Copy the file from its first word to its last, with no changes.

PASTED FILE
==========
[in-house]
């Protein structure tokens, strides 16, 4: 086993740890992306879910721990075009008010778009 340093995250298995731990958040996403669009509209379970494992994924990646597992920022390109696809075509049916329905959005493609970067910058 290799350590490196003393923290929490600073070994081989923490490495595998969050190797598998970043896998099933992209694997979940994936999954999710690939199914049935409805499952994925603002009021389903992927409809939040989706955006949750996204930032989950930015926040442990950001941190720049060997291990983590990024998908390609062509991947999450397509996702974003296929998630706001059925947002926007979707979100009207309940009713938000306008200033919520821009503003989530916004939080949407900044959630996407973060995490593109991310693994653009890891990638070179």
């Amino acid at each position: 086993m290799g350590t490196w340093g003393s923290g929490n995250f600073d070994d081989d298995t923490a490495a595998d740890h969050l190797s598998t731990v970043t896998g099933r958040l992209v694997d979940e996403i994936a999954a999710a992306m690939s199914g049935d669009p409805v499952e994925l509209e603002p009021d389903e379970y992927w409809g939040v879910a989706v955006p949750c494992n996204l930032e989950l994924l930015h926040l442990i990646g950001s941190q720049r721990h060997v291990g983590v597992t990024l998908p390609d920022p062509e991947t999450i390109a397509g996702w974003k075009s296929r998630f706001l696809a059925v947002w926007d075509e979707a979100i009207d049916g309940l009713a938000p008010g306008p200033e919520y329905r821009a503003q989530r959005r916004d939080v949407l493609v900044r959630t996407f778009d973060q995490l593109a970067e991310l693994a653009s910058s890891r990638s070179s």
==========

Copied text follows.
[in-house]
């Protein structure tokens, strides 16, 4: 086993740890992306879910721990075009008010778009 340093995250298995731990958040996403669009509209379970494992994924990646597992920022390109696809075509049916329905959005493609970067910058 290799350590490196003393923290929490600073070994081989923490490495595998969050190797598998970043896998099933992209694997979940994936999954999710690939199914049935409805499952994925603002009021389903992927409809939040989706955006949750996204930032989950930015926040442990950001941190720049060997291990983590990024998908390609062509991947999450397509996702974003296929998630706001059925947002926007979707979100009207309940009713938000306008200033919520821009503003989530916004939080949407900044959630996407973060995490593109991310693994653009890891990638070179």
């Amino acid at each position: 086993m290799g350590t490196w340093g003393s923290g929490n995250f600073d070994d081989d298995t923490a490495a595998d740890h969050l190797s598998t731990v970043t896998g099933r958040l992209v694997d979940e996403i994936a999954a999710a992306m690939s199914g049935d669009p409805v499952e994925l509209e603002p009021d389903e379970y992927w409809g939040v879910a989706v955006p949750c494992n996204l930032e989950l994924l930015h926040l442990i990646g950001s941190q720049r721990h060997v291990g983590v597992t990024l998908p390609d920022p062509e991947t999450i390109a397509g996702w974003k075009s296929r998630f706001l696809a059925v947002w926007d075509e979707a979100i009207d049916g309940l009713a938000p008010g306008p200033e919520y329905r821009a503003q989530r959005r916004d939080v949407l493609v900044r959630t996407f778009d973060q995490l593109a970067e991310l693994a653009s910058s890891r990638s070179s």